Destination Decisions: Back to the Future, Again and Again

The concept of specialty referral centers – i.e., hospitals that specialize in the treatment of particular types of illness or injury – started in the 1970s with trauma and burn centers. These hospitals have the specialized staff, equipment, and procedures needed to improve the chances for survival and future lives of the patients suffering from those particular illnesses or injuries.

In the years since the introduction of the trauma and burn centers, numerous other specialty-center programs have been established – to help stroke victims, for example, patients in need of cardiac care or suffering from venomous bites, and/or stricken by other life-threatening illnesses or injuries. In addition, many systems are in place to assemble the equipment and staff needed to treat specific es of patients in response to the advance information received from an ambulance at the scene of an accident or during transportation to the hospital.

Transportation decisions, however, which often are used to determine which hospital a patient should be taken to, become more complicated as the hospitals themselves continue to specialize. Typically, an EMT (emergency medical technician) or paramedic makes the transportation decision based on his or her diagnostic evaluation of the illness or injury of the patient. Specific types of injuries frequently suggest that transportation to a trauma center is advisable – because of the concern about hidden internal injuries, for example – even in the absence of visible signs or symptoms of injury. Thanks to those well informed decisions, patients usually are given the most effective care available by hospitals that specialize in the specific illnesses or injuries indicated by the on-site and/or en route evaluations.

However, the transport of a patient from one hospital to another hospital better able to care for the patient costs both time and money; the transport of a critically injured patient to another hospital is particularly expensive, of course, but the transport of critically injured patients to the wrong hospital also costs lives.

Costs, Capabilities, and Added Complexities As the current national discussion on controlling medical costs intensifies, the issue of how destination decisions are made becomes increasingly important in controlling both the cost of EMS evaluations and the long-term care provided to patients. Improving such decisions is contingent on improving the ability to determine the specialized services likely to be needed – and, therefore, transportation to the most appropriate facility. There are two components of this improvement: staff knowledge and training; and the equipment available. Clearly, any future advances in diagnostic equipment must be accompanied and/or immediately followed by additional knowledge and training not only in the mechanical workings of the equipment but also in the interpretation of the data it produces.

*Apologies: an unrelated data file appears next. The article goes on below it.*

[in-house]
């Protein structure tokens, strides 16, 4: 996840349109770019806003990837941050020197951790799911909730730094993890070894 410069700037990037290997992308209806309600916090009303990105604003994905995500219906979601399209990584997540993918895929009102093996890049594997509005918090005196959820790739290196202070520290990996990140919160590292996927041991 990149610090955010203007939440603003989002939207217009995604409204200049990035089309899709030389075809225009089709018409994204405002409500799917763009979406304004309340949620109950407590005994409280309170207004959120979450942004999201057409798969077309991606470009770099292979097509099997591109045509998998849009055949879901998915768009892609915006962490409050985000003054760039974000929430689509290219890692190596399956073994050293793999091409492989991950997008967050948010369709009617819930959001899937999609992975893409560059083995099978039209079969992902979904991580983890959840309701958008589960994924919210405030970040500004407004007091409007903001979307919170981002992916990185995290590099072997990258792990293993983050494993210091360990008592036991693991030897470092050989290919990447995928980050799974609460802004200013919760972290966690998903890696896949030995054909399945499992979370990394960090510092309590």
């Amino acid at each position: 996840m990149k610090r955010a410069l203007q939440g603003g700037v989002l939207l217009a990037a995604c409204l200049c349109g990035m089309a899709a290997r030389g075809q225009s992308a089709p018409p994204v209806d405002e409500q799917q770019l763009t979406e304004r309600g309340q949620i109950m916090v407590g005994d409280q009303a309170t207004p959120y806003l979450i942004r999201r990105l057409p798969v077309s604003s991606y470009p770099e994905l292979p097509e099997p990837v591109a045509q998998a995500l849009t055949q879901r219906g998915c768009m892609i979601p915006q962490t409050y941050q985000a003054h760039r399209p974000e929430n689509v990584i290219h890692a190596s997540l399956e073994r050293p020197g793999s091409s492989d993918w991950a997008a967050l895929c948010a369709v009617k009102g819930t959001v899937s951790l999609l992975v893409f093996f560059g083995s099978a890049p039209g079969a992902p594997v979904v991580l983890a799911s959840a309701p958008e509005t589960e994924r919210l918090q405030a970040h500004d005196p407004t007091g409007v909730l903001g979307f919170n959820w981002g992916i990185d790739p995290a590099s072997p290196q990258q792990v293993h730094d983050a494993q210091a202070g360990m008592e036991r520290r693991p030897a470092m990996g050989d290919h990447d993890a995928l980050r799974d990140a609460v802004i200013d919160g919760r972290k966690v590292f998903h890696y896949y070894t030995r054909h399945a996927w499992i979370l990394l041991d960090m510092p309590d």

A good example to use for this discussion is blunt trauma to the abdomen – the type of injury frequently suffered in a car wreck. For many years, the decision to transport accident patients to a trauma center was based on a list of criteria derived from historical records and patient outcomes – a roll-over accident, for example, or an accident in which another passenger had died on the scene.

There are now a number of programs that use ultrasound technology, in the field, to diagnose vascular or abdominal injuries from trauma. An ultrasound system allows the EMS professional to peer deeper into the patient’s vital systems and, by doing so, may be better able to determine if the patient needs immediate transportation to a trauma center or can be evaluated just as well at a community hospital. Future data studies will determine if the ultrasound devices improve the accuracy of the destination decision for trauma patients or are no more accurate than the decisions currently made by paramedics using a standard list of criteria and their own unaided senses.

Patient outcomes from more effective transport decisions also can be affected, of course, by such seemingly insignificant “reminder” aids as a check-off list or decision tree – or as complex as advanced cardiograms, which 20 years ago were cutting-edge technology but are now standard care on a paramedic unit. In short, the future of EMS should and undoubtedly will be characterized by more knowledgeable and better trained staff, equipped with even better and more sophisticated systems and technologies that in combination will ensure that patients can be taken directly to a facility that provides the specific care they need.

Joseph Cahill
Joseph Cahill

Joseph Cahill is the director of medicolegal investigations for the Massachusetts Office of the Chief Medical Examiner. He previously served as exercise and training coordinator for the Massachusetts Department of Public Health and as emergency planner in the Westchester County (N.Y.) Office of Emergency Management. He also served for five years as citywide advanced life support (ALS) coordinator for the FDNY – Bureau of EMS. Before that, he was the department’s Division 6 ALS coordinator, covering the South Bronx and Harlem. He also served on the faculty of the Westchester County Community College’s paramedic program and has been a frequent guest lecturer for the U.S. Secret Service, the FDNY EMS Academy, and Montefiore Hospital.



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